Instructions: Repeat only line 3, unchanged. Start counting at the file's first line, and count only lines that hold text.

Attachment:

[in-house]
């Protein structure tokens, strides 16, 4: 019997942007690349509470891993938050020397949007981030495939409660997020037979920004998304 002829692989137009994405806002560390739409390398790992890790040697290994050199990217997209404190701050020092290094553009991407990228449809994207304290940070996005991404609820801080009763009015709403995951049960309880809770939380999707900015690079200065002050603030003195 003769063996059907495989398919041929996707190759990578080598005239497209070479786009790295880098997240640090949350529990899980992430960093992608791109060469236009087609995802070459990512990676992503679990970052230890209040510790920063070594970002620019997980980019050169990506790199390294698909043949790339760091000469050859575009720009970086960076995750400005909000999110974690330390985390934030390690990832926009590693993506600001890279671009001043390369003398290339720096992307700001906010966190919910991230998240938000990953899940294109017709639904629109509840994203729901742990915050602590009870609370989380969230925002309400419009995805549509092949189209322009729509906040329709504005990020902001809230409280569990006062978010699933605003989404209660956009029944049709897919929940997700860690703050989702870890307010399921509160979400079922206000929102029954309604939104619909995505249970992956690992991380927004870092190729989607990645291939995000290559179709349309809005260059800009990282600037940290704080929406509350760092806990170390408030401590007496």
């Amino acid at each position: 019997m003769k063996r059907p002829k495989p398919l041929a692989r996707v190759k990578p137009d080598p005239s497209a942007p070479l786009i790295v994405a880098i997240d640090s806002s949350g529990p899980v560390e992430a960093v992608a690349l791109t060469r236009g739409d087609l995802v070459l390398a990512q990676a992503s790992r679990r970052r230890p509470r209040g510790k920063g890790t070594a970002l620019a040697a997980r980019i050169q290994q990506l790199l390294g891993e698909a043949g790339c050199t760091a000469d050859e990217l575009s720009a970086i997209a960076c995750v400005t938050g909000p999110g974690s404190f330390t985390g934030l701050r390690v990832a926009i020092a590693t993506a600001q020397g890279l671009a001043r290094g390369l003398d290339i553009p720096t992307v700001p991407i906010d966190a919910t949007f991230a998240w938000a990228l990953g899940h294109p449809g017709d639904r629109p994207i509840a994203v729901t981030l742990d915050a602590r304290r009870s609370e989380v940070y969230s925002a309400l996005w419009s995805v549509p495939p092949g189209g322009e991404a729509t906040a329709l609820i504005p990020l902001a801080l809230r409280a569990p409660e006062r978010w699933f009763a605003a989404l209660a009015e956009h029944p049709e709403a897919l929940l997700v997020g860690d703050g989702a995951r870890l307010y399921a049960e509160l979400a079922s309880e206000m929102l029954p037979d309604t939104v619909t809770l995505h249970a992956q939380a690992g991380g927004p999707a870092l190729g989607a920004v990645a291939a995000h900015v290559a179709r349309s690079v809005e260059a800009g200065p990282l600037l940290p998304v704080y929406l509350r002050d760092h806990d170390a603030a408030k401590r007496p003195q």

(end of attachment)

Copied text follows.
């Amino acid at each position: 019997m003769k063996r059907p002829k495989p398919l041929a692989r996707v190759k990578p137009d080598p005239s497209a942007p070479l786009i790295v994405a880098i997240d640090s806002s949350g529990p899980v560390e992430a960093v992608a690349l791109t060469r236009g739409d087609l995802v070459l390398a990512q990676a992503s790992r679990r970052r230890p509470r209040g510790k920063g890790t070594a970002l620019a040697a997980r980019i050169q290994q990506l790199l390294g891993e698909a043949g790339c050199t760091a000469d050859e990217l575009s720009a970086i997209a960076c995750v400005t938050g909000p999110g974690s404190f330390t985390g934030l701050r390690v990832a926009i020092a590693t993506a600001q020397g890279l671009a001043r290094g390369l003398d290339i553009p720096t992307v700001p991407i906010d966190a919910t949007f991230a998240w938000a990228l990953g899940h294109p449809g017709d639904r629109p994207i509840a994203v729901t981030l742990d915050a602590r304290r009870s609370e989380v940070y969230s925002a309400l996005w419009s995805v549509p495939p092949g189209g322009e991404a729509t906040a329709l609820i504005p990020l902001a801080l809230r409280a569990p409660e006062r978010w699933f009763a605003a989404l209660a009015e956009h029944p049709e709403a897919l929940l997700v997020g860690d703050g989702a995951r870890l307010y399921a049960e509160l979400a079922s309880e206000m929102l029954p037979d309604t939104v619909t809770l995505h249970a992956q939380a690992g991380g927004p999707a870092l190729g989607a920004v990645a291939a995000h900015v290559a179709r349309s690079v809005e260059a800009g200065p990282l600037l940290p998304v704080y929406l509350r002050d760092h806990d170390a603030a408030k401590r007496p003195q």